Mireille Delismé was born in 1965 in the coastal city of Léogâne, Haiti.
In the late 1980s, her close friend Myrlande Constant, a renowned flag artist of today, taught her how to sew and helped her land a job at a factory embellishing wedding dresses for export in Port-au-Prince. Although the factory eventually closed down a few years later due to economic and political reasons, this experience supported Delismé in instilling fine craftsmanship.
At about the same time, Delismé had multiple striking dreams and shared the story with her father, a Vodou priest. Listening to the fascinating details, he drew pictures. These images became Delismé’s inspirations for her first flags and marked the beginning of her career as an artist.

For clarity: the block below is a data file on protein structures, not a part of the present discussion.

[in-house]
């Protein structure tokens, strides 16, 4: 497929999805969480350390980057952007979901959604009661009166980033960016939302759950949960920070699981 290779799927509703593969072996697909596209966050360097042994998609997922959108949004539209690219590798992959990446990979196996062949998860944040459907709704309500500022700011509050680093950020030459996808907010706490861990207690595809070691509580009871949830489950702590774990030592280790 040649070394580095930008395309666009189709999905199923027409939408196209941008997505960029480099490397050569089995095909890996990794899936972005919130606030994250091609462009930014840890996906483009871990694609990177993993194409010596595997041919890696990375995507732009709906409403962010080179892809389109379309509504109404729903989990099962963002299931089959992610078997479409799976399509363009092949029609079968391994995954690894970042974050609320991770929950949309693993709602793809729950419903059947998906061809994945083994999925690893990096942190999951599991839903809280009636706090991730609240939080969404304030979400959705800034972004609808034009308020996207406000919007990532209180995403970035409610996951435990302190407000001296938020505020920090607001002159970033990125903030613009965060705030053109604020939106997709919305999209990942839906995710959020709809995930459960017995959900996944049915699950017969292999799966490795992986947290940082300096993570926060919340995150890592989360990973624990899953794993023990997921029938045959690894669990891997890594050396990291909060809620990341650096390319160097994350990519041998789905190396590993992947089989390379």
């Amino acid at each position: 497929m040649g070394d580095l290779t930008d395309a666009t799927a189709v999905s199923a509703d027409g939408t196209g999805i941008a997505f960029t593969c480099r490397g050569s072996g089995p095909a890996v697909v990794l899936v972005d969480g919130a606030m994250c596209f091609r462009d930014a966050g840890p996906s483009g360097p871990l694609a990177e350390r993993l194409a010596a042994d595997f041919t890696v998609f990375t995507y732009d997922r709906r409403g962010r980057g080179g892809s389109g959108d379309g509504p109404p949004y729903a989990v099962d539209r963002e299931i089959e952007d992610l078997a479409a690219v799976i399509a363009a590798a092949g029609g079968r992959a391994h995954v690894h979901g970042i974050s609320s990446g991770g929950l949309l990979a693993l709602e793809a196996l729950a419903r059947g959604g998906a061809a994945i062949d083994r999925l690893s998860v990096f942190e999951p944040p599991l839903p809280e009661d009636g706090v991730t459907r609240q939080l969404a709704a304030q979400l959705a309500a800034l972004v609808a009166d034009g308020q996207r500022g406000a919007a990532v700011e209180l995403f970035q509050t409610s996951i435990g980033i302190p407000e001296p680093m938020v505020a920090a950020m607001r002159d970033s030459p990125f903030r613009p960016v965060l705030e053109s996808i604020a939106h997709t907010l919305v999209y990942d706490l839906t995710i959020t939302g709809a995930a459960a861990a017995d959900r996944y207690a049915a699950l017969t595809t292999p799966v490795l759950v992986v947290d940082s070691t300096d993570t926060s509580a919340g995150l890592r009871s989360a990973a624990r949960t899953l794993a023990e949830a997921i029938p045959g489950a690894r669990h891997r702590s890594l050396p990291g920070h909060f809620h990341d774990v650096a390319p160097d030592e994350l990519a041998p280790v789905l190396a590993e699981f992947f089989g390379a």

Vodou is a broadly practiced religion in Haiti. Vodou flags, or drapos, are an integral part of Haitian culture, used for home décor and religious rituals. They are embroidered and embellished with beads and sequins. They say that a spirit called Iwa often delivers messages in the form of dreams.
Soon after, in the 1990s, Delismé established her studio. Today, her work is widely recognized, and she continues to draw inspiration from her dreams.